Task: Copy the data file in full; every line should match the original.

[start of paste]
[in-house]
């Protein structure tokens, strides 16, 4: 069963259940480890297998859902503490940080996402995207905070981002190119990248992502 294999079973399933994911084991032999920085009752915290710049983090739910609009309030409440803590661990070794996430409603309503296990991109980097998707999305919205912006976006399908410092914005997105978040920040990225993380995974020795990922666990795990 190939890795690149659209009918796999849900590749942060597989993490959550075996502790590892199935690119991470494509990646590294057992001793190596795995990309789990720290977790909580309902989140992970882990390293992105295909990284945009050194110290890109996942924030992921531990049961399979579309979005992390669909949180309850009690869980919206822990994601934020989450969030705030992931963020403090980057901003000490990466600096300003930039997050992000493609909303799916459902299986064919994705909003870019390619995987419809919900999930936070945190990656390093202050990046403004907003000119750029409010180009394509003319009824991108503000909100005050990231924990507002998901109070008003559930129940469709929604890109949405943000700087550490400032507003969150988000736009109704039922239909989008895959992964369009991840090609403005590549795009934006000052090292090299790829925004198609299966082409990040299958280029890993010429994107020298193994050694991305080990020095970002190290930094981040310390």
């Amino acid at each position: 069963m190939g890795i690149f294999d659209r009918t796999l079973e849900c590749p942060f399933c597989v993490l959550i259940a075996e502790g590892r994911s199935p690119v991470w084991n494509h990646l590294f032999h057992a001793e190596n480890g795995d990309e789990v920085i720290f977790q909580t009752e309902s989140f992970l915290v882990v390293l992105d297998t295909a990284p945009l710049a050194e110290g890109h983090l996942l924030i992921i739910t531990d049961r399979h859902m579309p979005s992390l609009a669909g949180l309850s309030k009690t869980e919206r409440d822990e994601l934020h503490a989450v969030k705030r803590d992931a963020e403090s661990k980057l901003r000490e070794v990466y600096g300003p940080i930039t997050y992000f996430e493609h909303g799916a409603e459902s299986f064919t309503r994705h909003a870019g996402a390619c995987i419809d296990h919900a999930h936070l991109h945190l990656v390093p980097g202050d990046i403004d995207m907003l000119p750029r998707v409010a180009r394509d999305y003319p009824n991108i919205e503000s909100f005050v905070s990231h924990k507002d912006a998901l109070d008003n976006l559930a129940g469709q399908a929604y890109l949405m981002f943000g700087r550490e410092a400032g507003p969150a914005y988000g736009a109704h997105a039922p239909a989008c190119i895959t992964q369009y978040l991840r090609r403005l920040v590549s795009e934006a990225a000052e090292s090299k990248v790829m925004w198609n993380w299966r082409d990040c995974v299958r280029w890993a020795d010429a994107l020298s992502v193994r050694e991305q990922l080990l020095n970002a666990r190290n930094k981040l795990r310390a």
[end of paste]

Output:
[in-house]
């Protein structure tokens, strides 16, 4: 069963259940480890297998859902503490940080996402995207905070981002190119990248992502 294999079973399933994911084991032999920085009752915290710049983090739910609009309030409440803590661990070794996430409603309503296990991109980097998707999305919205912006976006399908410092914005997105978040920040990225993380995974020795990922666990795990 190939890795690149659209009918796999849900590749942060597989993490959550075996502790590892199935690119991470494509990646590294057992001793190596795995990309789990720290977790909580309902989140992970882990390293992105295909990284945009050194110290890109996942924030992921531990049961399979579309979005992390669909949180309850009690869980919206822990994601934020989450969030705030992931963020403090980057901003000490990466600096300003930039997050992000493609909303799916459902299986064919994705909003870019390619995987419809919900999930936070945190990656390093202050990046403004907003000119750029409010180009394509003319009824991108503000909100005050990231924990507002998901109070008003559930129940469709929604890109949405943000700087550490400032507003969150988000736009109704039922239909989008895959992964369009991840090609403005590549795009934006000052090292090299790829925004198609299966082409990040299958280029890993010429994107020298193994050694991305080990020095970002190290930094981040310390």
């Amino acid at each position: 069963m190939g890795i690149f294999d659209r009918t796999l079973e849900c590749p942060f399933c597989v993490l959550i259940a075996e502790g590892r994911s199935p690119v991470w084991n494509h990646l590294f032999h057992a001793e190596n480890g795995d990309e789990v920085i720290f977790q909580t009752e309902s989140f992970l915290v882990v390293l992105d297998t295909a990284p945009l710049a050194e110290g890109h983090l996942l924030i992921i739910t531990d049961r399979h859902m579309p979005s992390l609009a669909g949180l309850s309030k009690t869980e919206r409440d822990e994601l934020h503490a989450v969030k705030r803590d992931a963020e403090s661990k980057l901003r000490e070794v990466y600096g300003p940080i930039t997050y992000f996430e493609h909303g799916a409603e459902s299986f064919t309503r994705h909003a870019g996402a390619c995987i419809d296990h919900a999930h936070l991109h945190l990656v390093p980097g202050d990046i403004d995207m907003l000119p750029r998707v409010a180009r394509d999305y003319p009824n991108i919205e503000s909100f005050v905070s990231h924990k507002d912006a998901l109070d008003n976006l559930a129940g469709q399908a929604y890109l949405m981002f943000g700087r550490e410092a400032g507003p969150a914005y988000g736009a109704h997105a039922p239909a989008c190119i895959t992964q369009y978040l991840r090609r403005l920040v590549s795009e934006a990225a000052e090292s090299k990248v790829m925004w198609n993380w299966r082409d990040c995974v299958r280029w890993a020795d010429a994107l020298s992502v193994r050694e991305q990922l080990l020095n970002a666990r190290n930094k981040l795990r310390a």